At 14 they deem a child has the right to pick where he lives thus my son got to live with his daddy! Did they know all was not as it seemed…. Yes they did but to ensure their e boxes are all ticked they go no further!!

      The judge in my case advised me to withdraw request for contact as my son was 14 and could choose whether or not to see me, the judge said he was aware of what was happening but had to take my son’s decision into account and didn’t want to rule against a mother who had fought so hard and who’s situation was so obvious!

      That’s what you’re up against Sadsam…. The alienated children know best… The system is so flawed but I appreciate you questioning me in a similar manner to my exhusbands solicitor!


  8. Thank you Debbie for sharing your story….. I’m wondering how many years it is now that you’ve been reunited and if in that time your daughter has talked with you about the missing years and her understanding of why she rejected you? It is truly momentous for both of you to successfully overcome 14 years of separation. May you both savour the years you can now have together.

    Liked by 1 person

    1. Hi SadSam,
      We have never discussed the reasons why for the alienation. She holds her Dad (alienator) in very high esteem. It is extremely evident to me she has a deep loyalty to him, so by talking about the rejection she may have to say something negative about him and she would never do that. My observation, she struggles with living a common day. She is easily overwhelmed by too much laundry, cleaning, too much work ( she is an ICU nurse, then coming home to take care of her girls (3), homework and the rigors of daily life. She will fold up and call me for help and I am always there for her. She wants to be her childrens’ best buddy instead of their mother. This is why I want to closely follow Karen as I am trying to understand the alination process, reasons why my daughter struggles with living life and how I can help her. The one thing she totally enjoys is crafting of any kind. I haven’t figured that one out either. I am sure it is fun and calming for her, problem is she does nothing else for hours and hours.
      She did say to me shortly after we reconnected that she totally understands why her Dad and I got a divorce, not sure what that means either? Praying for your reunification. Debbie


      1. Thanks Debbie. So many unanswered questions for you. Your reply has made me think about what Karen has said elsewhere about ‘ambivalence’ – the ability to see one’s parents as a mixture of good and not so good… sounds as if your daughter hasn’t found that place yet and hence her struggle continues. To me having periods of life that cannot be spoken about are like ‘elephants in the room’… one is free until their presence is acknowledged and made real. But Karen is the expert here….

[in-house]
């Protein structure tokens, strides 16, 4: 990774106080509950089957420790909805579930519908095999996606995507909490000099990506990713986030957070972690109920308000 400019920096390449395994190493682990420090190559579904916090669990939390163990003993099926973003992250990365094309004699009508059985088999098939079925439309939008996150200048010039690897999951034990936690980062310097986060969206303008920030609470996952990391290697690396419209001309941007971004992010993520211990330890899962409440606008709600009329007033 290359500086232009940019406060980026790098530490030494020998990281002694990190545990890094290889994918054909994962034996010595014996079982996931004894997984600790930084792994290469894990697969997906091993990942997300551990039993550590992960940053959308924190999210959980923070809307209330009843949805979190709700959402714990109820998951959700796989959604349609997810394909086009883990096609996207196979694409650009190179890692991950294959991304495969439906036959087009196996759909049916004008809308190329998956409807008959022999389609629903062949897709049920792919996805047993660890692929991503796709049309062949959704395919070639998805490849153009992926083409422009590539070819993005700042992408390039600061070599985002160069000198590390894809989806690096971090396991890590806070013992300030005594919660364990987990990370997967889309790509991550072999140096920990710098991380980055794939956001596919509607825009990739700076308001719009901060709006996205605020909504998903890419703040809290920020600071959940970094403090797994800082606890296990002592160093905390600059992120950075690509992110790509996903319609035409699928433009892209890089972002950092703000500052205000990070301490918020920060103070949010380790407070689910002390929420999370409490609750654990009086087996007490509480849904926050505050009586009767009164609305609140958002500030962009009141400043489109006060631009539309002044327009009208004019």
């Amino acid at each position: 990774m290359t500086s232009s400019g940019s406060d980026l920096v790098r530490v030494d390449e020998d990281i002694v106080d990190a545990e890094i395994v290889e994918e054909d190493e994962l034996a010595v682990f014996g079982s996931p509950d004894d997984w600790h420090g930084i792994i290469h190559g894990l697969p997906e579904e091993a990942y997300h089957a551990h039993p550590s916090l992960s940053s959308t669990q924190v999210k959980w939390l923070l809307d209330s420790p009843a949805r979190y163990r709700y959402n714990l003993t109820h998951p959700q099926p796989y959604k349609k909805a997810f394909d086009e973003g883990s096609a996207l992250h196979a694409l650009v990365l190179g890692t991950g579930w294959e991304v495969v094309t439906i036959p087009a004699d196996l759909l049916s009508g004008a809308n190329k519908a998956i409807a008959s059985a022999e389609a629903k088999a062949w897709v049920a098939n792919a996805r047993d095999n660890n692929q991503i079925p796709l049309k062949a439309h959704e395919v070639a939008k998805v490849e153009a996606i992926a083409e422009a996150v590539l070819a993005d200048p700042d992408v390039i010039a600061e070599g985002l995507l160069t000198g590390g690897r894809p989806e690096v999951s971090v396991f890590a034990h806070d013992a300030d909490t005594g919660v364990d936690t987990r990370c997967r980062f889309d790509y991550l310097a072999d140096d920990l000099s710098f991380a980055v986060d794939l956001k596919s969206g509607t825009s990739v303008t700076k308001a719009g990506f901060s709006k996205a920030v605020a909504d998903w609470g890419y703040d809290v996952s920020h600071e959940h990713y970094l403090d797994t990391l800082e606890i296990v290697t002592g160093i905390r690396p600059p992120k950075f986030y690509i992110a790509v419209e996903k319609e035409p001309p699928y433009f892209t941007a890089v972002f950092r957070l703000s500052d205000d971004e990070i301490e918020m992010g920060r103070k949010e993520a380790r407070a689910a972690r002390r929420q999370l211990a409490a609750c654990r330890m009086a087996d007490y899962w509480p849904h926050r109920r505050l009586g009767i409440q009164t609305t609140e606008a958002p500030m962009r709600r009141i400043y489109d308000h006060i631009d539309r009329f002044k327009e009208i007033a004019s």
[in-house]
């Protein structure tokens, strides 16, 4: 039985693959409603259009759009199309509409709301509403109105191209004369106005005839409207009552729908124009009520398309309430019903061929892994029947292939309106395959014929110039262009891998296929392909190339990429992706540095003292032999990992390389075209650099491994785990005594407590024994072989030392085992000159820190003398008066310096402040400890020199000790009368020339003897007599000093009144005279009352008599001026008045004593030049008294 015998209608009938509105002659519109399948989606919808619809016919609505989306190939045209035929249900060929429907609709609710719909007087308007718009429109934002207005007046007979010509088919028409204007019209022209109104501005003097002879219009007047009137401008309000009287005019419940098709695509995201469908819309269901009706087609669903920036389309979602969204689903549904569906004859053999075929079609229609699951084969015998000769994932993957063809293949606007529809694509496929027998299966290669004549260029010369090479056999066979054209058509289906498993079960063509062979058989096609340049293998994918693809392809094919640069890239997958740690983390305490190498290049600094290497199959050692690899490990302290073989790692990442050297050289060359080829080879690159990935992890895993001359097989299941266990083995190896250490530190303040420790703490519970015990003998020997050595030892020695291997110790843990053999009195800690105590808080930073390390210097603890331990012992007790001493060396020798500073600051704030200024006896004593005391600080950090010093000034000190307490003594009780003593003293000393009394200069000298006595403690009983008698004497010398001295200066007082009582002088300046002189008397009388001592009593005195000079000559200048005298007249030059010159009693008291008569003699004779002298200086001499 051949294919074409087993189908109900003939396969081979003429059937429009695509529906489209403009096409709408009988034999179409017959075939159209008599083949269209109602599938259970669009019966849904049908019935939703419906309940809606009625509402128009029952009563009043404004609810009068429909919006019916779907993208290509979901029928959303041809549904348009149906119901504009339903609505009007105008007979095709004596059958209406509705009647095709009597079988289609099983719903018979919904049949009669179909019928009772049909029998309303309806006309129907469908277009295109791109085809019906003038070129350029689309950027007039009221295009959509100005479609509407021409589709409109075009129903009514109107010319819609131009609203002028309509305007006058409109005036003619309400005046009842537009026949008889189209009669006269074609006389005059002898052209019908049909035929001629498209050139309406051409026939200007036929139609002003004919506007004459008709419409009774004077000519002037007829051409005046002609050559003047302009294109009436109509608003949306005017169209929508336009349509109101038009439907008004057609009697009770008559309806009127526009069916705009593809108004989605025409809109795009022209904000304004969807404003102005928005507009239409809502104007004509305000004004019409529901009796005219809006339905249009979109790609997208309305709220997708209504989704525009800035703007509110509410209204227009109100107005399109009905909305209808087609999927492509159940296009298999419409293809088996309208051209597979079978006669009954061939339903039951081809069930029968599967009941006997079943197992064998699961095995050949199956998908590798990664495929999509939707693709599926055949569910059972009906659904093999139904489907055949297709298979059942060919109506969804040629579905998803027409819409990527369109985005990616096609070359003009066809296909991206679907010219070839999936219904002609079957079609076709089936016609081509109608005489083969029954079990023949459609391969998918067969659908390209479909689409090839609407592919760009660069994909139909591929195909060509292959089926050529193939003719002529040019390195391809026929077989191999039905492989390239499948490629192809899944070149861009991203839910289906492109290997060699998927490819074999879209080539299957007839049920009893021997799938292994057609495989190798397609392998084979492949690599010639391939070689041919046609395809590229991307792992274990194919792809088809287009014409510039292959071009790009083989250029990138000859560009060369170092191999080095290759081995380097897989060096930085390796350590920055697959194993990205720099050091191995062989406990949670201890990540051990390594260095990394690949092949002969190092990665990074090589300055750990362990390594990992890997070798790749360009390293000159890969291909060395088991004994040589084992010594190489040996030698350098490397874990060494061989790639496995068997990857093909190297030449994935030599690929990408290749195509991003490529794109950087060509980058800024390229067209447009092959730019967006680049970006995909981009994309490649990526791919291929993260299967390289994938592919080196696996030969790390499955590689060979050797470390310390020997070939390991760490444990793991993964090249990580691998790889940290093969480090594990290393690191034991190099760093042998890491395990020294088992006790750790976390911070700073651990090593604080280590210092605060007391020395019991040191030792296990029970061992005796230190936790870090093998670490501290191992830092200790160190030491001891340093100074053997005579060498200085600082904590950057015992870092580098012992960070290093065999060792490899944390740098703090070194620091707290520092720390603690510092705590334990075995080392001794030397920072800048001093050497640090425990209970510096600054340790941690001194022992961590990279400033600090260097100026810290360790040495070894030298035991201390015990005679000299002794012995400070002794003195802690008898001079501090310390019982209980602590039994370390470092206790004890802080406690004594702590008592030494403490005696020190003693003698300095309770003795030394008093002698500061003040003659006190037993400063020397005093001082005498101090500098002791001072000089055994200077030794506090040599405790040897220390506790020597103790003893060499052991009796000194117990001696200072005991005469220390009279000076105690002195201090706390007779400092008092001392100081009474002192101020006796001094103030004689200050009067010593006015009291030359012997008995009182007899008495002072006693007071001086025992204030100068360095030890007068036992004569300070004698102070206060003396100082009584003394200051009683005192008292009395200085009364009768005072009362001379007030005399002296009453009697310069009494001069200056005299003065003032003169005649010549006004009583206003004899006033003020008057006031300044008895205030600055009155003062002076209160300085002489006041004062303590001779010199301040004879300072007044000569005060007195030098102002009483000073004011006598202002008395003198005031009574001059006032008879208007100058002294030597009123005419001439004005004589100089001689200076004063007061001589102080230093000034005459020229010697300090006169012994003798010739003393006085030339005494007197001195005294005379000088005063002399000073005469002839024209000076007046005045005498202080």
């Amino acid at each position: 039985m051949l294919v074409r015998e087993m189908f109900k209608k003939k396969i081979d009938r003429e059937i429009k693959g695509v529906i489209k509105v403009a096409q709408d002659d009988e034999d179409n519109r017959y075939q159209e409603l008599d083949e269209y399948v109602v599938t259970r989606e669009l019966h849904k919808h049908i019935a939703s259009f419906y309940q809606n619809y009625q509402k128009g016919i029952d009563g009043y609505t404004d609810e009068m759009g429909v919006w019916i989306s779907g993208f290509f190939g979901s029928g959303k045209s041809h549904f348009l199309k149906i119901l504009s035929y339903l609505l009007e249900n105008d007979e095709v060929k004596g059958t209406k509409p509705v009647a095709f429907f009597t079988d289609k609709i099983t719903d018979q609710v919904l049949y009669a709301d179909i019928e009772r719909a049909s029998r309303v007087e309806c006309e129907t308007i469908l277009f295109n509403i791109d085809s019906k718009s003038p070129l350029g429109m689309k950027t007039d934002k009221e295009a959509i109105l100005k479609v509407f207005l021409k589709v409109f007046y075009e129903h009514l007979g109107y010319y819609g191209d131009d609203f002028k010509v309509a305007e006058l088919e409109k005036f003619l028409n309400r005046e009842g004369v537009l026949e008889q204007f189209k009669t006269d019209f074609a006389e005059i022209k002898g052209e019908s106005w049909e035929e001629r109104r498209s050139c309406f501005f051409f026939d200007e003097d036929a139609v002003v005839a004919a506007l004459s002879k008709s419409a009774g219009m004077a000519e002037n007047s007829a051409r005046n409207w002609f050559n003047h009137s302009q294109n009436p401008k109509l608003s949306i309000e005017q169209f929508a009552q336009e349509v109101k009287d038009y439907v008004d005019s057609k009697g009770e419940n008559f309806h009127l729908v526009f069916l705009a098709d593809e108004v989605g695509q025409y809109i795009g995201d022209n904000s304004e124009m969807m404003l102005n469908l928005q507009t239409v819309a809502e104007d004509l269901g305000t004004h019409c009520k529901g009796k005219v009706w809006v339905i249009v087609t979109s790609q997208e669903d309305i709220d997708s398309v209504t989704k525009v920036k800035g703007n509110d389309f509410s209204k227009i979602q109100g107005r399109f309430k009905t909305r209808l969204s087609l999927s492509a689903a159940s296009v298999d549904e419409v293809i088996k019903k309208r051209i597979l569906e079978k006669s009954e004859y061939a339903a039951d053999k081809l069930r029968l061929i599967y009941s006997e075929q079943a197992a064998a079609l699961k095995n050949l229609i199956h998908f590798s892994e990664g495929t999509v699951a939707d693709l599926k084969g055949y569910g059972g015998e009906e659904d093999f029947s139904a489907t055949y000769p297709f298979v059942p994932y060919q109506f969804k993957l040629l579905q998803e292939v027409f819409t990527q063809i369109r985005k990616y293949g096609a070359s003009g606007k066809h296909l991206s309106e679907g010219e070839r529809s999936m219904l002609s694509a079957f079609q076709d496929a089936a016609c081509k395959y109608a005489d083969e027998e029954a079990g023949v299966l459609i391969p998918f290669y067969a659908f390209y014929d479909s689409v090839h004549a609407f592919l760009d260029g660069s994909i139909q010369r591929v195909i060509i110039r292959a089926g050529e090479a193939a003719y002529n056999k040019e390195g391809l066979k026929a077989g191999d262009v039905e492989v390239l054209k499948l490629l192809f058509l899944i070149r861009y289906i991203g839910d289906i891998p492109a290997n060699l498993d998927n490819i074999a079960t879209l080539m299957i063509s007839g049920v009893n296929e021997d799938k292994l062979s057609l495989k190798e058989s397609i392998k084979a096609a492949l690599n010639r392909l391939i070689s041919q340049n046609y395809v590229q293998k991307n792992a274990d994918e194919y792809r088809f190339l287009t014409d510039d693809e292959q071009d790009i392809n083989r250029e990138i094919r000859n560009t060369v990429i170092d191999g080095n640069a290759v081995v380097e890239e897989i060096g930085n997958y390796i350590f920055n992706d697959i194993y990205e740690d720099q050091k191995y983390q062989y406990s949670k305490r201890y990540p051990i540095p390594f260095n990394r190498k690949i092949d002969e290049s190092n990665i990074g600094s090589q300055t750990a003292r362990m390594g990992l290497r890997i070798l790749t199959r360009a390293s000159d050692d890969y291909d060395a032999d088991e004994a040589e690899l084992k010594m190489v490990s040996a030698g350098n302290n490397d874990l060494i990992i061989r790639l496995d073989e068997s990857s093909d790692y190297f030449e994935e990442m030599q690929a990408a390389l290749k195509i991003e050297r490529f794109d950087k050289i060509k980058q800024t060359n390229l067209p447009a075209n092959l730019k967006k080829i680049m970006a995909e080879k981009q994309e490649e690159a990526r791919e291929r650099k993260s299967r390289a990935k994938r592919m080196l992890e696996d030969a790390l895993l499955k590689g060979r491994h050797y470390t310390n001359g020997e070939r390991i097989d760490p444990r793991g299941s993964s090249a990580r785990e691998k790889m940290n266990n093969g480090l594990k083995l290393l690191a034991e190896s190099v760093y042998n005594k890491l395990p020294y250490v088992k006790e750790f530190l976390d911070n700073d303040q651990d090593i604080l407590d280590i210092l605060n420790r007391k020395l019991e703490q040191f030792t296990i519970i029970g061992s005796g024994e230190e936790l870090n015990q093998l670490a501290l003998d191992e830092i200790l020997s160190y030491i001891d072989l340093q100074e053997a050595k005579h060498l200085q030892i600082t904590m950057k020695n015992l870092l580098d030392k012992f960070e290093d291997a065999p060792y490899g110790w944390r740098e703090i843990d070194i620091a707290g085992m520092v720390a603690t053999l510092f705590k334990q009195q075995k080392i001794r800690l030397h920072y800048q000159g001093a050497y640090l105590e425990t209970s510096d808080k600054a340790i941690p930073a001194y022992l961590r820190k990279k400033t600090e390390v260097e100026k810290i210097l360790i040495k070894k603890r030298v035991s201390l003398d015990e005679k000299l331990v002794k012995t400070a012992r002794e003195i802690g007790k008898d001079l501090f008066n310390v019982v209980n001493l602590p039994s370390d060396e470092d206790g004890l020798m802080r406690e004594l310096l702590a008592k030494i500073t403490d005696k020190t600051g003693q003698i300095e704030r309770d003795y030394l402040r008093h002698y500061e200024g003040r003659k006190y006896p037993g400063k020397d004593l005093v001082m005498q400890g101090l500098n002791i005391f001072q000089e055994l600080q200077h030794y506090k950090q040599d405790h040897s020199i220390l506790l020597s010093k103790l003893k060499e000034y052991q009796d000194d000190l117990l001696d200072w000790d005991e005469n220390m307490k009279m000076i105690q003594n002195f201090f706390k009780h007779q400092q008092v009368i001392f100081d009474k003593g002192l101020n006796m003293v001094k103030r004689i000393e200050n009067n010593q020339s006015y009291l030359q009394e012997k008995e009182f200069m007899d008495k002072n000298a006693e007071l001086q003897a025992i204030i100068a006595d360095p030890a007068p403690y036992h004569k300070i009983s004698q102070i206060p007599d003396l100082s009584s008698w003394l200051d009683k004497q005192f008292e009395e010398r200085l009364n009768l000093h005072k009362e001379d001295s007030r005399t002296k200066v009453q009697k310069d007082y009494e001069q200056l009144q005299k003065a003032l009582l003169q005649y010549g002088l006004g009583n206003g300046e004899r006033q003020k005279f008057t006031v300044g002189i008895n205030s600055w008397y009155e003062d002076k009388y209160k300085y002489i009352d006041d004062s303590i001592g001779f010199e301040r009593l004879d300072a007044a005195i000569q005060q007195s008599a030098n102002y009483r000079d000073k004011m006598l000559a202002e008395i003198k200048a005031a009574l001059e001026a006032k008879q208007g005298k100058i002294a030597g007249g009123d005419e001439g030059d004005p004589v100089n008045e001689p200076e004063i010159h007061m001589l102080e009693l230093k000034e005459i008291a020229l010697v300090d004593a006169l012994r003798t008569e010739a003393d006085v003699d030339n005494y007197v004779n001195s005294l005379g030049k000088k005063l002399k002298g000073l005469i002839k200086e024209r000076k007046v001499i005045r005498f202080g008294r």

9. My wife is an alcoholic and we have 4 daughters . The older 2 have been alienating and causing a rift between us as husband and wife .Due to my wife’s addiction I have had to deal with matters for more than 10 years- financial, emotional and others .
    My eldest daughter(turning 23) came back home after finishing her degree and has been home since last year . She watches TV all night and sleeps all day .
    Next daughter (now 21)Younger one has been a party animal for over 5 years and will finish university and would come home .
    The 2younger ones who are 14 and 11 have been meticulously brainwashed and my eldest daughter uses them as a shield to stay home and do nighting .
    She has even manipulated and brainwashed my second daughter and together they have made our lives a living hell by brainwashing the younger ones to the extend of alienating the father (myself) as the older ones behaviours are out of control , they live for free , don’t work nor contribute toward any bills and I have been the only breadwinner since 14 years .
    Now my younger ones are in trouble at school and the Child Care agency is involved and they are being forced to tell lies due to the pressure from the older ones . Matters are so serious and out of control that I am unable to fight addiction as well as parent alienation having to juggle my life with work , social services school , bills etc etc .
    Can any one recommend a good and less expensive lawyer in London – OrUK whoom I can seek advise and evict my elder daughter to get to the root of the problem by making her a responsible adult as well as keeping the family together whilst I deal with other pressing matters at hand .
    I would be grateful .